The evacuation of New Orleans is principally significant due to its scale and scope, without recent precedent. Hundreds of thousands displaced, at least tens of thousands of whom are living as literal refugees. Most will not return home for many months, many will never return. Large sections of a sprawling, modern city devastated, just one community along a sprawling first-world coastline of towns, ports, and infrastructure wrecked.
An order of magnitude less devastation than the St. Steven's Day tsunami, but strangely more inescapable. Perhaps because NBC doesn't exactly have a Banda Aceh bureau. There, haphazard and mismanaged though the recovery has been, it seems that those rebuilding the province have managed to build a bit of long-awaited peace while they were at it. The rebuilding of the Mississippi Delta will be a fiscal calamity -- let's just take that as a given, considering the administration that will be running the show. But we should still hope for, and look for, the unexpected blessing.
Orders of magnitude, still, beyond August's other evacuation, struting on the world stage out of all proportion to the numbers involved. In the aftermath of the Israeli military's departure a few days ago, the one-time settlements looked exactly like the wreckage of a hurricane. In accordance with court rulings, bulldozers knocked down the houses, but nothing more. So on the day that the last soldier left, Palestinians completed the image: streaming across the no-mans-land from adjacent camps and packed cities they wandered blinking in the sun through the rubble. Some combed the debris for remaining valuables, such as wire or fixtures, while others simply walked on the beach for the first time in 38 years.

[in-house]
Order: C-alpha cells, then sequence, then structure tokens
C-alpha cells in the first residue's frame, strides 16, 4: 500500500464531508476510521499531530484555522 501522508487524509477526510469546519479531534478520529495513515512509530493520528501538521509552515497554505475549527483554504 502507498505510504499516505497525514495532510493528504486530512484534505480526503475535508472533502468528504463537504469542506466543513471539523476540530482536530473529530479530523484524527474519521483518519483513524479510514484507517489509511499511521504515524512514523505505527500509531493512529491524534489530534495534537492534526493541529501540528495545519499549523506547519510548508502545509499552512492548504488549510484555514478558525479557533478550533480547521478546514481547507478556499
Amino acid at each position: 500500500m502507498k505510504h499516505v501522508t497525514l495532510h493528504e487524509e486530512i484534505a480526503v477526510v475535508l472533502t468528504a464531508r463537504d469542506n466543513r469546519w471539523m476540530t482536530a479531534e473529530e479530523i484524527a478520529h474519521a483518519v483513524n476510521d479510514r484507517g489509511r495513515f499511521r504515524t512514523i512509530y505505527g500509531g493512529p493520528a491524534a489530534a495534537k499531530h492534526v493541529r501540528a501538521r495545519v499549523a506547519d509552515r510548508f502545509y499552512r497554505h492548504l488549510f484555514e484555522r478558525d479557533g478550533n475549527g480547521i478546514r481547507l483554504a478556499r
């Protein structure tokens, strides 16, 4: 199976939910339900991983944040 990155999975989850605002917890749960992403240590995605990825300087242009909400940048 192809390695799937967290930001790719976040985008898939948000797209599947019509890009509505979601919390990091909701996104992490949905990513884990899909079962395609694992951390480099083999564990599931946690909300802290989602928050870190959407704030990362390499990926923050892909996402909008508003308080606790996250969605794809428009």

Although it's Palestinians who currently fill the refugee camps, Israeli settlers are the ones most recently evacuated. In New Orleans the departure came like a thunderclap -- get out in the next 18 hours or you will probably die, the announcements daintily minced around actually saying. I recently founds myself rereading a bittersweet column in Ha'aretz from just before the evacuation was set to begin. A journalist living for a while in one of the settlements gradually shifts from third to first person, but as an outsider is denied the brief comfort of denial. For weeks he lives there, knowing exactly what is to come.
Here I have once again been thrust between roles: reporter and resident, guest and host, observer from the sidelines and participant. Since last March, when Haaretz rented an apartment here, I have been playing all the roles at once, and I belong to two different communities. I am one of about 3,500 residents of Neveh Dekalim, the largest and most important of the 21 Jewish settlements in the Gaza Strip. Like the other residents, I am no longer upset by the thunder of the rockets, I carry on a routine conversation with the neighbor hanging up the laundry, and if I have some free time on a hot hamsin day, I hop over to the beach.
The other community comprises about a dozen reporters and photographers who moved to Gush Katif a few months before the evacuation - most of them photographers with the international news agencies - in order to cover the implementation of the disengagement from up close. In spite of the competition, here too a consolidated community has been formed, socially speaking. There is no end to the contradictions between these different groups and their aims: One is suffused with faith and fighting for survival, the other is skeptical and has come to record the last months of Gush Katif.
If you read any of the links I've posted, read that last one.